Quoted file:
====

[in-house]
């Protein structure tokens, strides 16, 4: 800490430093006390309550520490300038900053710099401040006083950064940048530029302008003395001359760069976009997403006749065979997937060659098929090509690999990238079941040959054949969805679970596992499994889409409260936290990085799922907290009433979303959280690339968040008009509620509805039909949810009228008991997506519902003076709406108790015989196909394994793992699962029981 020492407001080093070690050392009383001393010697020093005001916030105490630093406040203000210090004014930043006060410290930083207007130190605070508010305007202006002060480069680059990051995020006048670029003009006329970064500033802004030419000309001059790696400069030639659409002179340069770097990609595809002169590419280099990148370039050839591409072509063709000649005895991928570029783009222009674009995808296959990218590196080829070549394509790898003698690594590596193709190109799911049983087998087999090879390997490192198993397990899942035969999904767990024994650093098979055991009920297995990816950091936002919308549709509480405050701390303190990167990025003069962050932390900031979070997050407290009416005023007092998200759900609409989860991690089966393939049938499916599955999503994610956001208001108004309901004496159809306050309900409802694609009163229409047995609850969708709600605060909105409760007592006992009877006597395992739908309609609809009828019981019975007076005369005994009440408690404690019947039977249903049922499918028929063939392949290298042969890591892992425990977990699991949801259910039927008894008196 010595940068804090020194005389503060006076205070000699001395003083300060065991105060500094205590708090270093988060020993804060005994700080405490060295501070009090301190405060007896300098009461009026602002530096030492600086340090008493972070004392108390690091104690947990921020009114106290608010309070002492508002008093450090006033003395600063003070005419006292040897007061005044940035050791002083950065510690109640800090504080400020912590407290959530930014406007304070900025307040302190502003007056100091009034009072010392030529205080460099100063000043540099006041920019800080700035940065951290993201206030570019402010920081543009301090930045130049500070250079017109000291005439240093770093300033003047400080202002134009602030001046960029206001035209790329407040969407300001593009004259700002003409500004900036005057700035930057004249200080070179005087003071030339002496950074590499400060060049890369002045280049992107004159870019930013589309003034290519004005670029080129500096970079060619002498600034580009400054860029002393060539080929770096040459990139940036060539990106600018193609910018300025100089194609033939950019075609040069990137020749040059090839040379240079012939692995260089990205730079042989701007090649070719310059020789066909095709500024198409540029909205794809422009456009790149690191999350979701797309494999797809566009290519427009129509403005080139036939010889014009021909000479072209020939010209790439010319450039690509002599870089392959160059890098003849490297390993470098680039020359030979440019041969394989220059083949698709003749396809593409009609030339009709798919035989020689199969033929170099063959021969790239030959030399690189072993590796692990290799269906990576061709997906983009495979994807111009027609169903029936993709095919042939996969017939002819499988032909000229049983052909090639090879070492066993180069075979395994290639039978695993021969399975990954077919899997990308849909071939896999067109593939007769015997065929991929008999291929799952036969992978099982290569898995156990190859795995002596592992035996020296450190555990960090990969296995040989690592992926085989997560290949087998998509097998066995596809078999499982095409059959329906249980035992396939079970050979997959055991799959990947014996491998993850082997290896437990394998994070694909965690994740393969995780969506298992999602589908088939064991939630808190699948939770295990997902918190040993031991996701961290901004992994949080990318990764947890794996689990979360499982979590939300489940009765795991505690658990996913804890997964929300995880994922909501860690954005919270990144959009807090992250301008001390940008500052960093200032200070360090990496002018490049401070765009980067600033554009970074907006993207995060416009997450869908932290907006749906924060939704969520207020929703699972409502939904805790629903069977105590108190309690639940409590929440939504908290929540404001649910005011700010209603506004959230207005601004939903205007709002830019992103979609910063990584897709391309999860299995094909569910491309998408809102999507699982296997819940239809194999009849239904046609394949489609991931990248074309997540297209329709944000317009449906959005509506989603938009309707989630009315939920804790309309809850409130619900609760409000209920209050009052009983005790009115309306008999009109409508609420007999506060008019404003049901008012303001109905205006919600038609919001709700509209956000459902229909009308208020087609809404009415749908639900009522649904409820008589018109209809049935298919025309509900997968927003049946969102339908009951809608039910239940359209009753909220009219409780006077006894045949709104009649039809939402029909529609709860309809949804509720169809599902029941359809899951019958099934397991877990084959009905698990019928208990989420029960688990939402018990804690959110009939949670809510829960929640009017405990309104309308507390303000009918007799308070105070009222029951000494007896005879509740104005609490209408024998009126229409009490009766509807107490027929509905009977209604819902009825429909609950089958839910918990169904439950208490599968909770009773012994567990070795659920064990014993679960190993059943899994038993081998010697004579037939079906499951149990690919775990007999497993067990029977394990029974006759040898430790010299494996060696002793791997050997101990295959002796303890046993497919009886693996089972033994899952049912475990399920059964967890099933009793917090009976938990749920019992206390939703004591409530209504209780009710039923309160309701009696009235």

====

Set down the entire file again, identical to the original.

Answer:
[in-house]
């Protein structure tokens, strides 16, 4: 800490430093006390309550520490300038900053710099401040006083950064940048530029302008003395001359760069976009997403006749065979997937060659098929090509690999990238079941040959054949969805679970596992499994889409409260936290990085799922907290009433979303959280690339968040008009509620509805039909949810009228008991997506519902003076709406108790015989196909394994793992699962029981 020492407001080093070690050392009383001393010697020093005001916030105490630093406040203000210090004014930043006060410290930083207007130190605070508010305007202006002060480069680059990051995020006048670029003009006329970064500033802004030419000309001059790696400069030639659409002179340069770097990609595809002169590419280099990148370039050839591409072509063709000649005895991928570029783009222009674009995808296959990218590196080829070549394509790898003698690594590596193709190109799911049983087998087999090879390997490192198993397990899942035969999904767990024994650093098979055991009920297995990816950091936002919308549709509480405050701390303190990167990025003069962050932390900031979070997050407290009416005023007092998200759900609409989860991690089966393939049938499916599955999503994610956001208001108004309901004496159809306050309900409802694609009163229409047995609850969708709600605060909105409760007592006992009877006597395992739908309609609809009828019981019975007076005369005994009440408690404690019947039977249903049922499918028929063939392949290298042969890591892992425990977990699991949801259910039927008894008196 010595940068804090020194005389503060006076205070000699001395003083300060065991105060500094205590708090270093988060020993804060005994700080405490060295501070009090301190405060007896300098009461009026602002530096030492600086340090008493972070004392108390690091104690947990921020009114106290608010309070002492508002008093450090006033003395600063003070005419006292040897007061005044940035050791002083950065510690109640800090504080400020912590407290959530930014406007304070900025307040302190502003007056100091009034009072010392030529205080460099100063000043540099006041920019800080700035940065951290993201206030570019402010920081543009301090930045130049500070250079017109000291005439240093770093300033003047400080202002134009602030001046960029206001035209790329407040969407300001593009004259700002003409500004900036005057700035930057004249200080070179005087003071030339002496950074590499400060060049890369002045280049992107004159870019930013589309003034290519004005670029080129500096970079060619002498600034580009400054860029002393060539080929770096040459990139940036060539990106600018193609910018300025100089194609033939950019075609040069990137020749040059090839040379240079012939692995260089990205730079042989701007090649070719310059020789066909095709500024198409540029909205794809422009456009790149690191999350979701797309494999797809566009290519427009129509403005080139036939010889014009021909000479072209020939010209790439010319450039690509002599870089392959160059890098003849490297390993470098680039020359030979440019041969394989220059083949698709003749396809593409009609030339009709798919035989020689199969033929170099063959021969790239030959030399690189072993590796692990290799269906990576061709997906983009495979994807111009027609169903029936993709095919042939996969017939002819499988032909000229049983052909090639090879070492066993180069075979395994290639039978695993021969399975990954077919899997990308849909071939896999067109593939007769015997065929991929008999291929799952036969992978099982290569898995156990190859795995002596592992035996020296450190555990960090990969296995040989690592992926085989997560290949087998998509097998066995596809078999499982095409059959329906249980035992396939079970050979997959055991799959990947014996491998993850082997290896437990394998994070694909965690994740393969995780969506298992999602589908088939064991939630808190699948939770295990997902918190040993031991996701961290901004992994949080990318990764947890794996689990979360499982979590939300489940009765795991505690658990996913804890997964929300995880994922909501860690954005919270990144959009807090992250301008001390940008500052960093200032200070360090990496002018490049401070765009980067600033554009970074907006993207995060416009997450869908932290907006749906924060939704969520207020929703699972409502939904805790629903069977105590108190309690639940409590929440939504908290929540404001649910005011700010209603506004959230207005601004939903205007709002830019992103979609910063990584897709391309999860299995094909569910491309998408809102999507699982296997819940239809194999009849239904046609394949489609991931990248074309997540297209329709944000317009449906959005509506989603938009309707989630009315939920804790309309809850409130619900609760409000209920209050009052009983005790009115309306008999009109409508609420007999506060008019404003049901008012303001109905205006919600038609919001709700509209956000459902229909009308208020087609809404009415749908639900009522649904409820008589018109209809049935298919025309509900997968927003049946969102339908009951809608039910239940359209009753909220009219409780006077006894045949709104009649039809939402029909529609709860309809949804509720169809599902029941359809899951019958099934397991877990084959009905698990019928208990989420029960688990939402018990804690959110009939949670809510829960929640009017405990309104309308507390303000009918007799308070105070009222029951000494007896005879509740104005609490209408024998009126229409009490009766509807107490027929509905009977209604819902009825429909609950089958839910918990169904439950208490599968909770009773012994567990070795659920064990014993679960190993059943899994038993081998010697004579037939079906499951149990690919775990007999497993067990029977394990029974006759040898430790010299494996060696002793791997050997101990295959002796303890046993497919009886693996089972033994899952049912475990399920059964967890099933009793917090009976938990749920019992206390939703004591409530209504209780009710039923309160309701009696009235």